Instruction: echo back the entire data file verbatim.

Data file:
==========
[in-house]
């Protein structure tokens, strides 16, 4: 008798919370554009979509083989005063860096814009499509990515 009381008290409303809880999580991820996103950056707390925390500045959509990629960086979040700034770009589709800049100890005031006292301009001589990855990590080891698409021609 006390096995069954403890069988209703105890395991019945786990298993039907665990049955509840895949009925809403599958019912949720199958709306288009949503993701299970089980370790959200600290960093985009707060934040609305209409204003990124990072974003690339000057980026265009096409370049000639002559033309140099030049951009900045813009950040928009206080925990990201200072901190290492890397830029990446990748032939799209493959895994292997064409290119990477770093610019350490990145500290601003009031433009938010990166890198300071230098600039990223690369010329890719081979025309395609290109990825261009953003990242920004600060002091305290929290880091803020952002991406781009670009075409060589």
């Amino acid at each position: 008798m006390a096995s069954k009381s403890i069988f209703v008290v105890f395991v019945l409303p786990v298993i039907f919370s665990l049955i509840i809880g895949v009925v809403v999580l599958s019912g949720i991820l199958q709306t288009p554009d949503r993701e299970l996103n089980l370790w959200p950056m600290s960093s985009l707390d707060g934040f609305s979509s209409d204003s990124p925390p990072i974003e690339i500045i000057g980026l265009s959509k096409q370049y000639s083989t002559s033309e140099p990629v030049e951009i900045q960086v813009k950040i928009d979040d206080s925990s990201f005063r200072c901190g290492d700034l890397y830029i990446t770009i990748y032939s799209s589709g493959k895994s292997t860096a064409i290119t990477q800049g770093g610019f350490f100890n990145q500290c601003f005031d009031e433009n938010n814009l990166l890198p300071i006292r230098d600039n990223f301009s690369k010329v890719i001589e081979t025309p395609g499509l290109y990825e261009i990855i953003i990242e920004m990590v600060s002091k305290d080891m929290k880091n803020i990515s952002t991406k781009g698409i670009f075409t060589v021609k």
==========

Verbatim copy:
[in-house]
């Protein structure tokens, strides 16, 4: 008798919370554009979509083989005063860096814009499509990515 009381008290409303809880999580991820996103950056707390925390500045959509990629960086979040700034770009589709800049100890005031006292301009001589990855990590080891698409021609 006390096995069954403890069988209703105890395991019945786990298993039907665990049955509840895949009925809403599958019912949720199958709306288009949503993701299970089980370790959200600290960093985009707060934040609305209409204003990124990072974003690339000057980026265009096409370049000639002559033309140099030049951009900045813009950040928009206080925990990201200072901190290492890397830029990446990748032939799209493959895994292997064409290119990477770093610019350490990145500290601003009031433009938010990166890198300071230098600039990223690369010329890719081979025309395609290109990825261009953003990242920004600060002091305290929290880091803020952002991406781009670009075409060589």
């Amino acid at each position: 008798m006390a096995s069954k009381s403890i069988f209703v008290v105890f395991v019945l409303p786990v298993i039907f919370s665990l049955i509840i809880g895949v009925v809403v999580l599958s019912g949720i991820l199958q709306t288009p554009d949503r993701e299970l996103n089980l370790w959200p950056m600290s960093s985009l707390d707060g934040f609305s979509s209409d204003s990124p925390p990072i974003e690339i500045i000057g980026l265009s959509k096409q370049y000639s083989t002559s033309e140099p990629v030049e951009i900045q960086v813009k950040i928009d979040d206080s925990s990201f005063r200072c901190g290492d700034l890397y830029i990446t770009i990748y032939s799209s589709g493959k895994s292997t860096a064409i290119t990477q800049g770093g610019f350490f100890n990145q500290c601003f005031d009031e433009n938010n814009l990166l890198p300071i006292r230098d600039n990223f301009s690369k010329v890719i001589e081979t025309p395609g499509l290109y990825e261009i990855i953003i990242e920004m990590v600060s002091k305290d080891m929290k880091n803020i990515s952002t991406k781009g698409i670009f075409t060589v021609k």